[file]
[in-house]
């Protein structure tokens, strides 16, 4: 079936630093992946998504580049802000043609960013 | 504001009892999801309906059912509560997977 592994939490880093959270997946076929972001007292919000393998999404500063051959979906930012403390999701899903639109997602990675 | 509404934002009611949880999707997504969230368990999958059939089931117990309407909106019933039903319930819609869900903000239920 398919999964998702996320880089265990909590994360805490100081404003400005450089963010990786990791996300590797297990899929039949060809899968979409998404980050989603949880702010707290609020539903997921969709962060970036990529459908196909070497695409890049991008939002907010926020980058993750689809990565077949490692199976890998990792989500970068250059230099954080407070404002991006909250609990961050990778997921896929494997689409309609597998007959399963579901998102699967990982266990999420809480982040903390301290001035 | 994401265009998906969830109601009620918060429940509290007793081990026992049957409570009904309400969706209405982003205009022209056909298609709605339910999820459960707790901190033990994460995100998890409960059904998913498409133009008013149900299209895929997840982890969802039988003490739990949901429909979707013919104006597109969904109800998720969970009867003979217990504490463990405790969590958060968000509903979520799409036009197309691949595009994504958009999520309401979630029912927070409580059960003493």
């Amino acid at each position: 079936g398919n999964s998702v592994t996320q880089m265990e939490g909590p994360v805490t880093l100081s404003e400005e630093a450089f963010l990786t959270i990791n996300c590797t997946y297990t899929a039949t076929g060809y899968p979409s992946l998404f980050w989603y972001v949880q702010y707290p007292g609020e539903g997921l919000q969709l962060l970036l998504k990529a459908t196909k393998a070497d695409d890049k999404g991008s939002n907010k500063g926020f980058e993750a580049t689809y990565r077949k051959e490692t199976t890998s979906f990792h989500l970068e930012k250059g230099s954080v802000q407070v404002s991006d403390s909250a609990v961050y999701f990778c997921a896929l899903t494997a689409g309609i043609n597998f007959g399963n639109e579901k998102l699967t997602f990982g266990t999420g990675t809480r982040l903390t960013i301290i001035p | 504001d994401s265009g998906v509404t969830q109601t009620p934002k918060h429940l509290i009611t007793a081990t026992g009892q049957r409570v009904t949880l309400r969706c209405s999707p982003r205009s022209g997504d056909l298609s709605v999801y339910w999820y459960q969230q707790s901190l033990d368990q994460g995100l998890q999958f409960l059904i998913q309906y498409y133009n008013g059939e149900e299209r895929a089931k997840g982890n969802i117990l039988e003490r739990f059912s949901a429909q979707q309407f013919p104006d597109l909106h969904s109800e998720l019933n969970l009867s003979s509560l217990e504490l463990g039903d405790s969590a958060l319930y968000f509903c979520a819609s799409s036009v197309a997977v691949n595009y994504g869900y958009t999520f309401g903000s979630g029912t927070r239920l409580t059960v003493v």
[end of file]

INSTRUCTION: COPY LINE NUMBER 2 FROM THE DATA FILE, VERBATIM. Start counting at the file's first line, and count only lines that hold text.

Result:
């Protein structure tokens, strides 16, 4: 079936630093992946998504580049802000043609960013 | 504001009892999801309906059912509560997977 592994939490880093959270997946076929972001007292919000393998999404500063051959979906930012403390999701899903639109997602990675 | 509404934002009611949880999707997504969230368990999958059939089931117990309407909106019933039903319930819609869900903000239920 398919999964998702996320880089265990909590994360805490100081404003400005450089963010990786990791996300590797297990899929039949060809899968979409998404980050989603949880702010707290609020539903997921969709962060970036990529459908196909070497695409890049991008939002907010926020980058993750689809990565077949490692199976890998990792989500970068250059230099954080407070404002991006909250609990961050990778997921896929494997689409309609597998007959399963579901998102699967990982266990999420809480982040903390301290001035 | 994401265009998906969830109601009620918060429940509290007793081990026992049957409570009904309400969706209405982003205009022209056909298609709605339910999820459960707790901190033990994460995100998890409960059904998913498409133009008013149900299209895929997840982890969802039988003490739990949901429909979707013919104006597109969904109800998720969970009867003979217990504490463990405790969590958060968000509903979520799409036009197309691949595009994504958009999520309401979630029912927070409580059960003493």